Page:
First published November 19, 2022

Create Upsert Yourself for Amazon Redshift Databases

With a separate staging table, inserting and updating data in PostgreSQL is straightforward.

Digital sign boards displaying data hanging from the ceiling


One of the many things I enjoy about working at a startup is the variety of people I get to work with across the company and the interesting problems I get to solve. A few months back, the marketing team was working on improving our analytics reporting and wanted to store data in our Amazon Redshift database that could then be used to build more detailed reports.

While this would normally be a relatively straightforward INSERT SQL request if all the data was brand new, one thing that made it a little tricky was that I needed to update certain rows in the data table AND insert new rows as well. Normally, I'd use an UPSERT SQL statement to do both things at once, but Redshift doesn't support UPSERT statements, so I had to get a little more creative to make this happen manually. With some research and a lot of testing, I learned that by using a temporary data table and a few SQL statements strung together it was possible, and it wasn't as complicated as I thought it would be.

Let's look at how to create our own version of an UPSERT SQL statement in a PostgreSQL-based Amazon Redshift database, updating data that already exists and adding new data as well.

Amazon Redshift

Redshift is Amazon Web Service's PostgreSQL-based cloud data warehouse built with added functionality to manage very large datasets and support high-performance analysis and reporting of those data.

It's similar to Google's BigQuery or Microsoft's Azure cloud data warehouses, if you've ever used either of those in the past.

And although Redshift is based on PostgreSQL it does have some differences, one of those being: a lack of UPSERT functionality.

No built in UPSERT functionality

Amazon acknowledges this shortcoming readily enough, and suggests using a staging table to perform a merge. This sounds sensible, but the AWS documentation on how exactly to do this is a little sparse.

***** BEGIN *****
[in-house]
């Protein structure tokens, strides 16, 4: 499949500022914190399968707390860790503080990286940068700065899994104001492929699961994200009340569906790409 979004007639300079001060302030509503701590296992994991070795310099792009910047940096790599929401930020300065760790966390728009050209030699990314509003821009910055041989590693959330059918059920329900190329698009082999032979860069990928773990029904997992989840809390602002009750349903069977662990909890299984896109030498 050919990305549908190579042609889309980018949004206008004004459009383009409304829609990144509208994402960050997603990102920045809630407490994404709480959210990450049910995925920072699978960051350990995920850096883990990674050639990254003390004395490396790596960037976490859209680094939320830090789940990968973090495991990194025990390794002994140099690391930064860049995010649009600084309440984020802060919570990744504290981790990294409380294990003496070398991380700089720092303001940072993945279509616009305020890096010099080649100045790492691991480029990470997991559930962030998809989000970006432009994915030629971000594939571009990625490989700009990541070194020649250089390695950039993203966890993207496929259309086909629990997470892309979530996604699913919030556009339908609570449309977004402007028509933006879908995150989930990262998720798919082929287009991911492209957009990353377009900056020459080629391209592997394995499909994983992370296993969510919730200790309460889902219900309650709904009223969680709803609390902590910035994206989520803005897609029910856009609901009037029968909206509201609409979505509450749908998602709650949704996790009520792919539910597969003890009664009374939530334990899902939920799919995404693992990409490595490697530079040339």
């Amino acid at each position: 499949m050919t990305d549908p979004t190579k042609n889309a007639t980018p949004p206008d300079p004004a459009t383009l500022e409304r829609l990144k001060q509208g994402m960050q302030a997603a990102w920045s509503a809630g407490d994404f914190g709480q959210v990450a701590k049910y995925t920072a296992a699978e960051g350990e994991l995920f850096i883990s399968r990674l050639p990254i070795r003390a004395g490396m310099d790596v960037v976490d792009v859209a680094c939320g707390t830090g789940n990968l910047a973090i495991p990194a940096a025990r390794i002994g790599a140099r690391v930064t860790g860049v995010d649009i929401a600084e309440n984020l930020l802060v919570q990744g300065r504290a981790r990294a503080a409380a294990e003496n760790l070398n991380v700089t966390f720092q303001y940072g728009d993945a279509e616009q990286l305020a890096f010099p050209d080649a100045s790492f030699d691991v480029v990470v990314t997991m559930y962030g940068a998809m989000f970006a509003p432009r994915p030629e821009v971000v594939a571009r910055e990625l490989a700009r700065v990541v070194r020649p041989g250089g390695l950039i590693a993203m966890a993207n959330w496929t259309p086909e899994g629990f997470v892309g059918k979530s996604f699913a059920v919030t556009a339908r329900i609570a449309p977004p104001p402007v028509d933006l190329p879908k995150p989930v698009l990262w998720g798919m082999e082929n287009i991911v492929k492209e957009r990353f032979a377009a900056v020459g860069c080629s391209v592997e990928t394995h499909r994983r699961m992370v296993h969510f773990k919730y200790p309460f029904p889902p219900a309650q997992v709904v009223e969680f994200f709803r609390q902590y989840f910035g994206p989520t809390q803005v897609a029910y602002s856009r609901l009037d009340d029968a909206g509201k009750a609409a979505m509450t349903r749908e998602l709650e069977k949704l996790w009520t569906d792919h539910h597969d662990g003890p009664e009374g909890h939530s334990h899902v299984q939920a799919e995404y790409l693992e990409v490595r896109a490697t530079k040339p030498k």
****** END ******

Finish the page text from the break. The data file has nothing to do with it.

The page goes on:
So after I figured it out, I wanted to share it, with code examples, for each step. Let's get to it.

Create your own UPSERT

NOTE: This tutorial assumes you're familiar with basic SQL syntax. If you wish to reference any of the commands in the article, I recommend checking the Redshift SQL command docs.

If there's no native UPSERT, we'll make our own. There's more than one way to recreate UPSERT but the option I chose to go with essentially deletes all the existing rows in the production table that match rows in the temporary table, then inserts all the data from the temporary table into the production table.

It sounds complex (because it is a bit), but it's not as bad once each step in the process is broken down.

For this article, I'll set up a table (USER_UPDATES) that's a copy of a fictitious USERS table. In USER_UPDATES, I'll modify some existing data in the table (updates), and create some new data in the table (inserts), then we'll get to updating that newly modified data into the USERS table.

Prerequisite data modification setup

-- Create a sample table as a copy of the fake USERS table 

CREATE TABLE user_updates AS
SELECT * FROM users;

-- Change every third row so we have updated users

UPDATE user_updates
    firstname = upper(firstname),
    lastname = upper(lastname),
    lastseen = '2022-11-13'
AND mod(userid, 3) = 0;;

-- Add some new rows of users so we have insert examples 
-- This example creates a duplicate of every fifth row of user data

INSERT INTO user_updates
      (userid + 127) AS userid, 
      getdate() AS lastseen,
FROM user_updates
AND mod(userid, 5) = 0;

Now that there's some updated user data, it's time to add it back to the USERS table, while ensuring the user data for users already in the table gets overwritten and updated, and the new user data gets added.

1. Make a staging table

The first thing we'll need to do is write a SQL command that creates a temporary table that is an exact copy of the production table the data will eventually be written into.